The first full week in February is National Burn Awareness Week, and we would like to mention the hazards of flammable classroom chemicals.

School science labs have an assortment of chemicals on hand for experiments and demonstrations. Some may be of very little risk to handle, but others could cause serious injuries and even death if handled improperly or misused.

Flammable chemicals are most commonly used as solvents such as acetone, ethanol, ethyl acetate, and methanol. It is the vapors that are flammable. Never use any type of open flame or source of ignition around these chemicals when being opened because when a person opens a bottle of flammable liquid, the vapors are first thing to leave the bottle from the top of the bottle.

Some chemicals or incompatible with each other meaning concentrated forms of chemicals that react with each other will produce very exothermic reactions that can be violent and explosive. They can also release toxic substances such as gases. Extreme caution and care needs to be used when handling, storing, or disposing of a combination of these chemicals.

Below are a few incompatible chemicals:

Incompatible Chemicals
Acetic acidNitric acid, peroxides, permanganates
Acetic anhydrideEthylene glycol, hydroxyl-group-containing compounds
AcetoneHydrogen peroxide
Ammonium NitrateAcids, flammable liquids, powdered metals, finely divided organic or combustible materials
Chlorate salts, such as sodium or potassium chlorateAcids, ammonium salts, metal powders, finely divided organic or combustible materials
ChlorineAmmonia, butane, hydrogen, turpentine, finely divided metals
CopperHydrogen peroxide
HydrocarbonsBromine, chlorine, peroxides
Hydrogen peroxideCombustible materials, copper, iron, most metals and their salts, any flammable liquid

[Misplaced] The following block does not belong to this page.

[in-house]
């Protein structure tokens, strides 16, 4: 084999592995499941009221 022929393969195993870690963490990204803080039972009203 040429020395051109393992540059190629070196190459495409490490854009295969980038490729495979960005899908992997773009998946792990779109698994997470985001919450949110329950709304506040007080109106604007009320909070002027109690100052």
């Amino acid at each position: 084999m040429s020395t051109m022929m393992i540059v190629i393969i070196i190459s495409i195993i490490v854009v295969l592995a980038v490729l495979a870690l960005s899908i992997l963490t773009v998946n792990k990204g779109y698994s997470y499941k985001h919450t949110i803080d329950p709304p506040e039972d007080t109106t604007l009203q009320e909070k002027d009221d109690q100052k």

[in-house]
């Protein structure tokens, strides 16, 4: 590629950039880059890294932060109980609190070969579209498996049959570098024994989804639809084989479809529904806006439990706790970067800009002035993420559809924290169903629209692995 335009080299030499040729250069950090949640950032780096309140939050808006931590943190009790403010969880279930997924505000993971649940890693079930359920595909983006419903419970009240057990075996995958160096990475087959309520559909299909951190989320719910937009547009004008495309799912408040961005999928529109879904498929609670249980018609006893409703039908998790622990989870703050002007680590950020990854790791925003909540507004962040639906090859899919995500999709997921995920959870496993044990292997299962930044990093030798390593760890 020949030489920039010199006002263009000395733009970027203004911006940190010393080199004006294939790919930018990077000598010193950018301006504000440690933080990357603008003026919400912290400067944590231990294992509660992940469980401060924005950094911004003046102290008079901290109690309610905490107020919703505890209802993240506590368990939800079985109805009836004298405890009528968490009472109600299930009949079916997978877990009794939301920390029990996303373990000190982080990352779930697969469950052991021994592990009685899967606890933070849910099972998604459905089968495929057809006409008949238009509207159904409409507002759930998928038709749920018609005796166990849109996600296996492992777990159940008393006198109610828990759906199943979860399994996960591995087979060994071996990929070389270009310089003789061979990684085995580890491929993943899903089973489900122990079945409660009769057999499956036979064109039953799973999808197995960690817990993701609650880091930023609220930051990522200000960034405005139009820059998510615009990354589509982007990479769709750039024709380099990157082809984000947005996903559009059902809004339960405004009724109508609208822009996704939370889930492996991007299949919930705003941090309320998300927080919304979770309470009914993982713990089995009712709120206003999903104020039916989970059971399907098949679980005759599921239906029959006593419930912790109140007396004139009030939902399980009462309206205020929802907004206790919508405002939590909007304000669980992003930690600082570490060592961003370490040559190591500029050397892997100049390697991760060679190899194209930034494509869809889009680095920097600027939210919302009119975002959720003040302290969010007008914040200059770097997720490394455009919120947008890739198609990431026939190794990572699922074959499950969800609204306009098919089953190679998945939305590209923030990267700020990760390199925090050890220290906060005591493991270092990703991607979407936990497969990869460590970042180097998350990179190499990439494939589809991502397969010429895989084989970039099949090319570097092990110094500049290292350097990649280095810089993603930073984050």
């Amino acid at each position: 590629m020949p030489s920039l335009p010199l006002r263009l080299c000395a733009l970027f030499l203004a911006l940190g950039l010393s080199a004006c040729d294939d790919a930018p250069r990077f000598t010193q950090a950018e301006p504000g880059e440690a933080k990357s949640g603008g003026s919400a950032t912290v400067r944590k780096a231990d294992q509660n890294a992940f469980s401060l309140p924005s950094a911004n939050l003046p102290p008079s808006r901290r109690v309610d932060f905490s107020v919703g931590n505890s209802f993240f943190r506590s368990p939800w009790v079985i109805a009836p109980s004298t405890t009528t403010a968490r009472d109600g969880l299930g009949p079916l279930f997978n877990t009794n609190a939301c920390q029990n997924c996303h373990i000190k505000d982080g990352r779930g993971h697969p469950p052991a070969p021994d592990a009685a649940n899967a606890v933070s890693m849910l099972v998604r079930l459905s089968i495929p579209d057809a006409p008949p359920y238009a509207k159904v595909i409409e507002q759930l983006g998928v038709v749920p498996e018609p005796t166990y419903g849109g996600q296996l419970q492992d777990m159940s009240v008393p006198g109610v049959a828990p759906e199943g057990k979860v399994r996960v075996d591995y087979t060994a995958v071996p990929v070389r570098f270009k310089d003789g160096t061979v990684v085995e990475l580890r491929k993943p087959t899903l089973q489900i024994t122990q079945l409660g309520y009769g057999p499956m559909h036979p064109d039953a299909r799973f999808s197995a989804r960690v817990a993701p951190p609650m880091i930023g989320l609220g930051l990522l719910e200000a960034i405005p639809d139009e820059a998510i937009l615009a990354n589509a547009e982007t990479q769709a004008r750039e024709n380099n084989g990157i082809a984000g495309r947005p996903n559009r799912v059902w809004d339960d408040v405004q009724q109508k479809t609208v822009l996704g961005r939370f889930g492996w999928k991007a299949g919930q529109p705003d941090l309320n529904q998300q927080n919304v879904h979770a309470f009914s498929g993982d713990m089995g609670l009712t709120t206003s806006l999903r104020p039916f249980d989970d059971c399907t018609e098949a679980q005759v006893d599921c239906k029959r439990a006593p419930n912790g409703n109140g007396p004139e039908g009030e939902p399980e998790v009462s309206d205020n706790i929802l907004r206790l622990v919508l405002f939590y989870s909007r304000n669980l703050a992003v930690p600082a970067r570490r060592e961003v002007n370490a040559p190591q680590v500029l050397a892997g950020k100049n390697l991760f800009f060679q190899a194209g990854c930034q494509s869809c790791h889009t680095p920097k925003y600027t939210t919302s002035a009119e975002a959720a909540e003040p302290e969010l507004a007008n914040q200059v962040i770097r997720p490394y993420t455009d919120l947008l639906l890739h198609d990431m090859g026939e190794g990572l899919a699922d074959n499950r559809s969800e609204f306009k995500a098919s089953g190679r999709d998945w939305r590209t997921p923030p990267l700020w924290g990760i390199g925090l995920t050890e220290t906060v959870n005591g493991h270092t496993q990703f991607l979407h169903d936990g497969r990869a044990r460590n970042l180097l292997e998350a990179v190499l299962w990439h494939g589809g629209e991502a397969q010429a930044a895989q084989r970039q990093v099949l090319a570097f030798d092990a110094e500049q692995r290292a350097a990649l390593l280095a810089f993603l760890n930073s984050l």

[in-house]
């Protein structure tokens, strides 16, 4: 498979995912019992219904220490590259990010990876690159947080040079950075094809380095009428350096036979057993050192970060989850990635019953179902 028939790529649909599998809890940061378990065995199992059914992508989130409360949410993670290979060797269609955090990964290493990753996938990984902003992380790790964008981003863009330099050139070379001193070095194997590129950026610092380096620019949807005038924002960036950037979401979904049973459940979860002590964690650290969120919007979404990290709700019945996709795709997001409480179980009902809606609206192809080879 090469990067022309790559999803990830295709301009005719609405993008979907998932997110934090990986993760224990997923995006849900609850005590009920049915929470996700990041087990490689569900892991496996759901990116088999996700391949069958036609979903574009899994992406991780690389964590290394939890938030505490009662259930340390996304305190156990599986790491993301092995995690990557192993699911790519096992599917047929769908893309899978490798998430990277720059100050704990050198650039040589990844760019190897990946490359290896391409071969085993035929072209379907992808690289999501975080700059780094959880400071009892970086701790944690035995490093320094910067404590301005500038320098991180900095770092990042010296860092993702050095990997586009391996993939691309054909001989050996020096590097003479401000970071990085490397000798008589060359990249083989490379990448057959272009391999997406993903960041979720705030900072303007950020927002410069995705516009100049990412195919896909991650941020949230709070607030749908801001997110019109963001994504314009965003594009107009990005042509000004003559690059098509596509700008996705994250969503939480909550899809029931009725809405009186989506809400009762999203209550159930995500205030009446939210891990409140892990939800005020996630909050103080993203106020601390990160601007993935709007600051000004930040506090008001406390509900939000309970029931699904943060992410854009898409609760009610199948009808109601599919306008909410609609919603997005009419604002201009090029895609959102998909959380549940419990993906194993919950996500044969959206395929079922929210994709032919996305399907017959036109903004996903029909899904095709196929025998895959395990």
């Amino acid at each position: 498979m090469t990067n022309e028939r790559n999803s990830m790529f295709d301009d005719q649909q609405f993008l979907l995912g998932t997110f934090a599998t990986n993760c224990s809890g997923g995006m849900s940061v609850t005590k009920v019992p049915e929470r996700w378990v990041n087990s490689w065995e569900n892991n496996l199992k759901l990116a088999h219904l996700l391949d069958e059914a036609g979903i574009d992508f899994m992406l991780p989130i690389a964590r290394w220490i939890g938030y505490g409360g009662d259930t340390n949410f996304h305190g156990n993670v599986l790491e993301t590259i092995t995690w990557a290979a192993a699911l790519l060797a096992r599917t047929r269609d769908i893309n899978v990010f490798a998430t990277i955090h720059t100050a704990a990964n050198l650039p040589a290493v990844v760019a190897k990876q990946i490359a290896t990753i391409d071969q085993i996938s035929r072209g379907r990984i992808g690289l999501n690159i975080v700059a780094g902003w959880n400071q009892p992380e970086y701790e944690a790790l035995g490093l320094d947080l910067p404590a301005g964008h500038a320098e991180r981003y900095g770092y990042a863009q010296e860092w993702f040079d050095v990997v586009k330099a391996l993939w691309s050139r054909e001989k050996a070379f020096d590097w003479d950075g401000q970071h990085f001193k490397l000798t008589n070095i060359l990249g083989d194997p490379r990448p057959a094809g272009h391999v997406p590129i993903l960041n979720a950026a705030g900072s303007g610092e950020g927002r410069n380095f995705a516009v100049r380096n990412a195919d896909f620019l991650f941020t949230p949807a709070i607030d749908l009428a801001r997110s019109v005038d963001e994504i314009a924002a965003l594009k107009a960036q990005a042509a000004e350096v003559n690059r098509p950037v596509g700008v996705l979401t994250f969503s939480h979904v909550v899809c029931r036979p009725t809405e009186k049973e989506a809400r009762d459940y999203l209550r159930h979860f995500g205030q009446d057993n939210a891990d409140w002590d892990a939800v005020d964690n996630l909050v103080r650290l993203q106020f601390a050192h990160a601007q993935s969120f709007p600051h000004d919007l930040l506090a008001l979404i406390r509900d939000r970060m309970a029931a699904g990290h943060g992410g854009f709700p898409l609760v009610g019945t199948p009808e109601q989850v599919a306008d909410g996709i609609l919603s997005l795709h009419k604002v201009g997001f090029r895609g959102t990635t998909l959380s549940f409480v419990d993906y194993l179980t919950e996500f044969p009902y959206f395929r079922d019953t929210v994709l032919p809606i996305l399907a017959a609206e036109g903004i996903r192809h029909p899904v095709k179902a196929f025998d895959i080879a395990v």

Nitric acid, concentratedAcetic acid, acetone, alcohol, flammable substances, such as organic chemicals
Oxalic acidSilver, mercury
OxygenFlammable materials, hydrogen, oils
Phosphorus, whiteAir, oxygen
Potassium permanganateEthylene glycol, glycerol, sulfuric acid
Sodium (Alkali metals: lithium, sodium, and potassium)Carbon dioxide, water, alcohols
Sodium nitriteAmmonium salts
Sulfuric acidChlorates, perchlorates, permanganates


If an incident should arise, it is imperative to know how to correctly put the fire out.

Water only works on ONE CLASS OF FIRE!

Classes of Fires
AFires involving ordinary combustibles, such as wood, paper, and some plastics.
BFires involving flammable liquids, such as alcohols, lamp oils, or butane.
CFires involving electrical components.
DFires involving metals, such as aluminum or sodium.
KFires involving cooking or animal oils, such as frying foods.




Types of Fire Extinguishers 
TypeClass of Fire
Dry chemical (multipurpose)A, B, C
WaterA ONLY (will not work for other types of fires)
FoamB ONLY (will not work for other types of fires)
Carbon dioxide (not to be

used in confined areas)

B, C
HalonB, C
Potassium acetateK

Promote better emergency response to chemical incidents and regulatory efficiency, ease compliance, and reduce costs with a Global Harmonization System (GHS).

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